However, more and more I notice that my role in these adventures has been relegated to that of “foolish lad” or “incompetent prince,” a character whose actions serve as a warning to the more sensible villagers whose only desire is to survive another day.

It’s usually around the time I twirl the last string of pasta on my fork that a tale like this begins…

“Did I ever tell you guys about the time I wrestled a steer?”

“Is this when you fell off the mechanical bull and stayed in bed for a week?”

I stare at my youngest, cringing from the memory he evokes. “No, not that time. I’m talking about when I was in high school. Remember how strong I was in high school?”

Their eyes stare blankly back at me.

“Well, I was really strong back in high school. I weight-lifted, like, almost every day. And Wednesday nights I would stay at my friends house on the barn and we’d get up at four o’clock in the morning to feed the pigs and sheep and this big-ass, gigantic bull with long, thick horns sticking out of his head. One day I said to my friend, ‘I’m going to grab that bull’s horns, Scottie.’ ‘I don’t think that’s such a good idea,’ he said.”

“It doesn’t sound too smart to me,” my twelve year old says.

“Quiet, now, let daddy tell his story,” my wife says, smiling in a way that makes me feel a little less than comfortable. She pours some wine in my glass and nods for me to continue.

“Okay,” I say, timidly. “All right,” I continue, taking a sip of the cool, white wine. “I climb over the fence and the bull is looking right at me, like he can’t believe I’m coming in. I walk right up to him and clasp my hands on his horns. His eyes widen like you see in old cartoons. He tries to step back, but I hold him still. He starts to turn his head slowly, testing my strength. It feels good, this burn in my forearms, a lot like the forearm curls I used to do in the gym. But then he begins to snort a bit and his pulling gets rough. That burn in my forearms begins to sting and I realize I can’t break away from this, it’s not like an exercise where I can stop and take a rest.”

“So, what did you do?” my wife asks, smiling into her own glass of wine. The kids look from me to her. Suddenly it seems like she’s telling the story, like it was always her story to tell.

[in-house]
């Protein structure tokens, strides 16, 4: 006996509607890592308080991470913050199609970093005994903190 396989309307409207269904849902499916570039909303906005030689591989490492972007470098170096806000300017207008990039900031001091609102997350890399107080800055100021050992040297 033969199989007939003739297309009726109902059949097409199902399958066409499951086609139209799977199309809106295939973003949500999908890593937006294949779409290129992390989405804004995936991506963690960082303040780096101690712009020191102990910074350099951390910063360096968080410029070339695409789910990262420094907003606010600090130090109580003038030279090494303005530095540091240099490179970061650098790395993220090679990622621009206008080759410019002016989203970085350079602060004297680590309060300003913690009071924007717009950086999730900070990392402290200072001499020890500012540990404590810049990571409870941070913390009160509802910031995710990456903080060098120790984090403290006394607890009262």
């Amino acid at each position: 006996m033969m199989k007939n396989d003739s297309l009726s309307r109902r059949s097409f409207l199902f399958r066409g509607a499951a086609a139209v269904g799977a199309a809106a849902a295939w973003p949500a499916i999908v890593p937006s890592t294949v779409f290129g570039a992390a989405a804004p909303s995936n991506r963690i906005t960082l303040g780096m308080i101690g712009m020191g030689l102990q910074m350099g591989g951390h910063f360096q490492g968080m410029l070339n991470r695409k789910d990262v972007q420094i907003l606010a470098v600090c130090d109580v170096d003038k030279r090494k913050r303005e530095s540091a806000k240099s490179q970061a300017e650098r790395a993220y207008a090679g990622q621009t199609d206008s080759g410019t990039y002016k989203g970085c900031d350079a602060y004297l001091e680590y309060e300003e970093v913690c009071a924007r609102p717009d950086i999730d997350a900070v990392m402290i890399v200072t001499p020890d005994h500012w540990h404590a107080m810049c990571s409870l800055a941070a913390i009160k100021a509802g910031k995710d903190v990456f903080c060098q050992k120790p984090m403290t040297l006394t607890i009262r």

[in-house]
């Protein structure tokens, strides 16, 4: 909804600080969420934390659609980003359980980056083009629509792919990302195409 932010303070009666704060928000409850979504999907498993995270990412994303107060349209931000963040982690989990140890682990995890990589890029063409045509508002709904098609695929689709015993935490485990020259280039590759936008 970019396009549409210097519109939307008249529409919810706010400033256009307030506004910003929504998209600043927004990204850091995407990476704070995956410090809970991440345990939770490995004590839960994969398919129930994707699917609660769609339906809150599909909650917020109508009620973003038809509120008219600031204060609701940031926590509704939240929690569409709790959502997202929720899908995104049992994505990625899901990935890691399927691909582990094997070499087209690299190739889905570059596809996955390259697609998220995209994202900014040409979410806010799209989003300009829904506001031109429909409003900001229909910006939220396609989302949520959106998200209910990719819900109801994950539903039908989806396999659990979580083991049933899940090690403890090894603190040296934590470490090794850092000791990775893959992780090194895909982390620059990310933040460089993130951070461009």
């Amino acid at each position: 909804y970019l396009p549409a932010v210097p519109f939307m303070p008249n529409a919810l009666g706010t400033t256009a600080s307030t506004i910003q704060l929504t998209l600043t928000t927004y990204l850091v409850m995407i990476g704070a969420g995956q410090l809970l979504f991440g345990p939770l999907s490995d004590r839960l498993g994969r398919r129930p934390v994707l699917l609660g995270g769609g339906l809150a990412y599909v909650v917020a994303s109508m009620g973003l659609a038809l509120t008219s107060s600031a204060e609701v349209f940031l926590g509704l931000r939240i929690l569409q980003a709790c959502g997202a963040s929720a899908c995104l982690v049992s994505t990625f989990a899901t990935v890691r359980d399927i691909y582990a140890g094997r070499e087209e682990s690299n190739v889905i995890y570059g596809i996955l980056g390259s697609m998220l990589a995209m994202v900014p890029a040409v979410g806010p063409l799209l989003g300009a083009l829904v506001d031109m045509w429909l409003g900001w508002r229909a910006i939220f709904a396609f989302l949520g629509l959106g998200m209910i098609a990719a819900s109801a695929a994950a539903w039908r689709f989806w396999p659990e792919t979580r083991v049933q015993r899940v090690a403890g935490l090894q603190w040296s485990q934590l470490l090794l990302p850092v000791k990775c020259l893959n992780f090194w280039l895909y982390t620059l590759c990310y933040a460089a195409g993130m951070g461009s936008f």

“Well,” I say, “I look back at my friend and he has this pale look on his face, his lower lip beginning to tremble. By now the steer is pulling pretty hard and there’s this low, guttural sound coming from his snout. Now I see that those horns which looked so blunt from a distance look pretty damn sharp up close. I’m starting to wonder what the next move will be. I decide I’ll just count down from five and by the time I get to one I’ll know what to do.”

My kids have stopped eating and they stare at me with all the anticipation a kid can muster. I swell with pride at the sight.

“And when you counted down to one?” My wife prods.

“I let go of those horns and bolt,” I yell, slapping my knee with excitement. “I run for that fence with all my might. I can hear him coming behind me, those hooves kicking up dirt, his snorting and farting getting closer, his hot breath on the back of my neck. I swear I can feel his horns cutting the air just below my shoulders, nicking my shirt as he swings his head left and right. I hit that fence and leap, pulling myself up like a trapeze artist. I land flat on my back on the other side and when I look around I see that bull pounding his head into the metal fence, making big, loud clanging sounds that cause porch lights to flicker on across the neighborhood. I look back at Scottie and raise my fist in the air. He stares at the ground, shaking his head like he’s lost some terrible bet. Damn, boys, now that’s a story!”

My wife pours herself some wine, ignoring the empty glass I hold towards her. She turns to face the kids. “So, who can tell me the first three things that daddy did wrong?”

My fourteen year old raises his hand. “Ben?” my wife asks.

“He didn’t listen to his friend.”

“That’s right,” my wife agrees. “His friend, the farmer, knew the bull wasn’t just a big dog, or a pony, or a goose. He knew the bull was a dangerous animal that shouldn’t be messed with.”